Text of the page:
You came forward, he said, to take part in a work. But you were a witness against yourself. You sat in judgment on your own deeds. You put your own allowances before the judgments of history and you broke with the body of which you were pledged a part and poisoned it in all its enterprise.

Hear me, man. I spoke in the desert for you and you only and you turned a deaf ear to me… For it was required of no man to give more than he possessed nor was any man’s share compared to another’s.

Only each was called upon to empty out his heart into the common and one did not.

This, Donoghue says, “is the gist of the judge’s complaint against the Kid: he should have voided in himself every scruple, every impulse of kinship with the defeated, He should have retained no will but the common will, so far as that was embodied in the work of war and killing.”

Those words might well have been spoken by Pyotr Verkhovensky to Ivan Shatov in Demons prior to Shatov’s murder. Verkhovensky’s hatred of Shatov was personal but he hid it under the fiction that Shatov would denounce his revolutionary cell. The members of that cell, however, were not fooled, Dostoevsky’s narrator tells us; they knew that  Pyotr Stepanovich was playing with them like pawns. They felt they had suddenly been caught like flies in the web of a huge spider; they were angry but quaking with fear. But that did not make them back away from their evil plan. Shatov’s fate was sealed.

With a resonance of Judas’ betrayal of Christ, Verkhovensky warns his accomplices, “Only just let anyone try slipping away now! None of you has the right to abandon the cause! You can go and kiss him if you like, but you have no right to betray the common cause. Only swine…act like that!” An allusion to the Gerasene demoniac whose demons ended up in the herd of swine.

It is at the scene of Shatov’s murder, after the deed is done, that the demon possessing one of the accomplices manifests himself openly, and in a way which is echoed in the murder of the Kid in Blood Meridian.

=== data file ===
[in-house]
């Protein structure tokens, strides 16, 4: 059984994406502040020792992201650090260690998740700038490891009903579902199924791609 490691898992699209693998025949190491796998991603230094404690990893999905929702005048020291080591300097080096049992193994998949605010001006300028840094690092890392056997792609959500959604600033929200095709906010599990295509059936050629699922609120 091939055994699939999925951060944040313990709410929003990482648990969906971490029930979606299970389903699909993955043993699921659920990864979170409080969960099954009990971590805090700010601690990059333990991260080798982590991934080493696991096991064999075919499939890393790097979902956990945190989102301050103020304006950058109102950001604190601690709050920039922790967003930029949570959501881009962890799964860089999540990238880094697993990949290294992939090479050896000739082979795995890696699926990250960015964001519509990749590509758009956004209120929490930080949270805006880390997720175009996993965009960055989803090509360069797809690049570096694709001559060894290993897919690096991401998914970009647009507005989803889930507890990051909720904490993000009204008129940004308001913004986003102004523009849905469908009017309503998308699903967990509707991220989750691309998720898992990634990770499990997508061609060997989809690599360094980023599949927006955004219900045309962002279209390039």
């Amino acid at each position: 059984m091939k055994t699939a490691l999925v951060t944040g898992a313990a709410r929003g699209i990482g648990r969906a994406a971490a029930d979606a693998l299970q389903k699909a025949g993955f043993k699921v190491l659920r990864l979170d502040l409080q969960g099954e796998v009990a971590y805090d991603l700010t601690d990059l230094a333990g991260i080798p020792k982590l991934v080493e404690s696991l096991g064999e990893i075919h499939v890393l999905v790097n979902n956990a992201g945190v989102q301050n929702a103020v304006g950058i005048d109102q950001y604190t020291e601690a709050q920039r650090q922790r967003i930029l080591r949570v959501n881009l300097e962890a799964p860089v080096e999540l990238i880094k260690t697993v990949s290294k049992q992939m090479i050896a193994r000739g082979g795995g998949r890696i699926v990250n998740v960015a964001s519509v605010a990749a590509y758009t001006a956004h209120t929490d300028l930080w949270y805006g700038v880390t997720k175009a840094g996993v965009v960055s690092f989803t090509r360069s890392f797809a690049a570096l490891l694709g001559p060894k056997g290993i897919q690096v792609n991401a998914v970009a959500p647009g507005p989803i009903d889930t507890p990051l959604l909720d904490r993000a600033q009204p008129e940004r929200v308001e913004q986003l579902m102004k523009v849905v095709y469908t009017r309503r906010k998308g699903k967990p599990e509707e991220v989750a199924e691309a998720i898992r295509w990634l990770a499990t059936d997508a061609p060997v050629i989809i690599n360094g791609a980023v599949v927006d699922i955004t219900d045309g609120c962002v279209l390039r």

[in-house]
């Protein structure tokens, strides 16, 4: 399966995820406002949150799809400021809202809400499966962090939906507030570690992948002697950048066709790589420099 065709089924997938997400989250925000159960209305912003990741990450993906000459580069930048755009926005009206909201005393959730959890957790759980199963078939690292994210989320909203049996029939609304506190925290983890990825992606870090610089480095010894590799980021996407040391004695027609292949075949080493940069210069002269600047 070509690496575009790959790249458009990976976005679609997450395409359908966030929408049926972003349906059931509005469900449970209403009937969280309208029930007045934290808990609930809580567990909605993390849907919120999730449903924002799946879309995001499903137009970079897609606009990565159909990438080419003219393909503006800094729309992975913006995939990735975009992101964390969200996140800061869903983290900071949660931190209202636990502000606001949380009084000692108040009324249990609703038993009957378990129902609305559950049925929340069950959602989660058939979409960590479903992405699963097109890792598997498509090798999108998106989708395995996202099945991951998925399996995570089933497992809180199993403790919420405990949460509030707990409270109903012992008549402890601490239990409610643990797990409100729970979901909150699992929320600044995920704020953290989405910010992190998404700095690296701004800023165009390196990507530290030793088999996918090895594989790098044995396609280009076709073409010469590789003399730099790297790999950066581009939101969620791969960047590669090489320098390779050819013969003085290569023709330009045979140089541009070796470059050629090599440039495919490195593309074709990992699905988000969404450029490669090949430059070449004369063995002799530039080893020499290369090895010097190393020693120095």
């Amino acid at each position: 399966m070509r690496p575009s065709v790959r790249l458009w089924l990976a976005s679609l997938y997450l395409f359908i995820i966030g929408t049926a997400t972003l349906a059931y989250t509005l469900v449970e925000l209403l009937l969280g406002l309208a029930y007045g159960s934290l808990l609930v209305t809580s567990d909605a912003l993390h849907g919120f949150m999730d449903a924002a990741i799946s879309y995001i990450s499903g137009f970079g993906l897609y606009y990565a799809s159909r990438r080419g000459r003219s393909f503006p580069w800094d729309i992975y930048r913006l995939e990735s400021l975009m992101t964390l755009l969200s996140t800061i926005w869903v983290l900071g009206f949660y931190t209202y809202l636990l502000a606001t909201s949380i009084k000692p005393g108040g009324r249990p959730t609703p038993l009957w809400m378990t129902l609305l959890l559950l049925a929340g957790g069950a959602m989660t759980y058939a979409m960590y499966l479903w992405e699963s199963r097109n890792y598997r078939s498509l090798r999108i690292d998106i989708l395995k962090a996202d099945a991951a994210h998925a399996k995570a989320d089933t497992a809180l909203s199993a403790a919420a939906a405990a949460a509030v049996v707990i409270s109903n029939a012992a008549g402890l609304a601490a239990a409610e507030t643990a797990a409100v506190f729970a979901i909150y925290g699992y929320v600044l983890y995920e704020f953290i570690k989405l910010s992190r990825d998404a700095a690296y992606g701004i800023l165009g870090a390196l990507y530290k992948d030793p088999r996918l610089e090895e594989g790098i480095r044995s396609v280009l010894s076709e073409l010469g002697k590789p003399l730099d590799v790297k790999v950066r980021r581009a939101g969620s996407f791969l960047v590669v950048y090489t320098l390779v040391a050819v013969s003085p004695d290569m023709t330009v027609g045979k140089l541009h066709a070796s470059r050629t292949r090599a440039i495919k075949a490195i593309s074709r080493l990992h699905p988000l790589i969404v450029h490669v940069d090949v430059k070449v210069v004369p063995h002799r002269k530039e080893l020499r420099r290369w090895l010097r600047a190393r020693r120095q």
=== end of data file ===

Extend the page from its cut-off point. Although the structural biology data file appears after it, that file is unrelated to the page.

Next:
Lyamshin hid behind Virginsky, only peeping out warily from behind him every now and then, and hiding again at once. But when the stones were tied on and Pyotr Stepanovich stood up, Virginsky suddenly started quivering all over, clasped his hands, and cried fully at the top of his voice: “This is not it, this is not it! No, this is not it at all!”

He might have added something more to his so belated exclamation, but Lyamshin did not let him finish: suddenly, and with all his might, he clasped him and squeezed him from behind and let out some sort of incredible shriek. There are strong moments of fear, for instance, when a man will suddenly cry out in a voice not his own, but such as one could not even have supposed him to have before then, and the effect is sometimes even quite frightful. Lyamshin cried not with a human but with some sort of animal voice. 

Squeezing Virginsky from behind harder and harder with his arms, in a convulsive fit, he went on shrieking without stop or pause, his eyes goggling at them all, and his mouth opened exceedingly wide, while his feet rapidly stamped the ground as if beating out a drum roll on it. Virginsky got so scared that he cried out like a madman himself and tried to tear free of Lyamshin’s grip in some sort of frenzy, so viciously that one even could not have expected it of Virginsky, scratching and punching him as well he was able to reach behind him with his arms.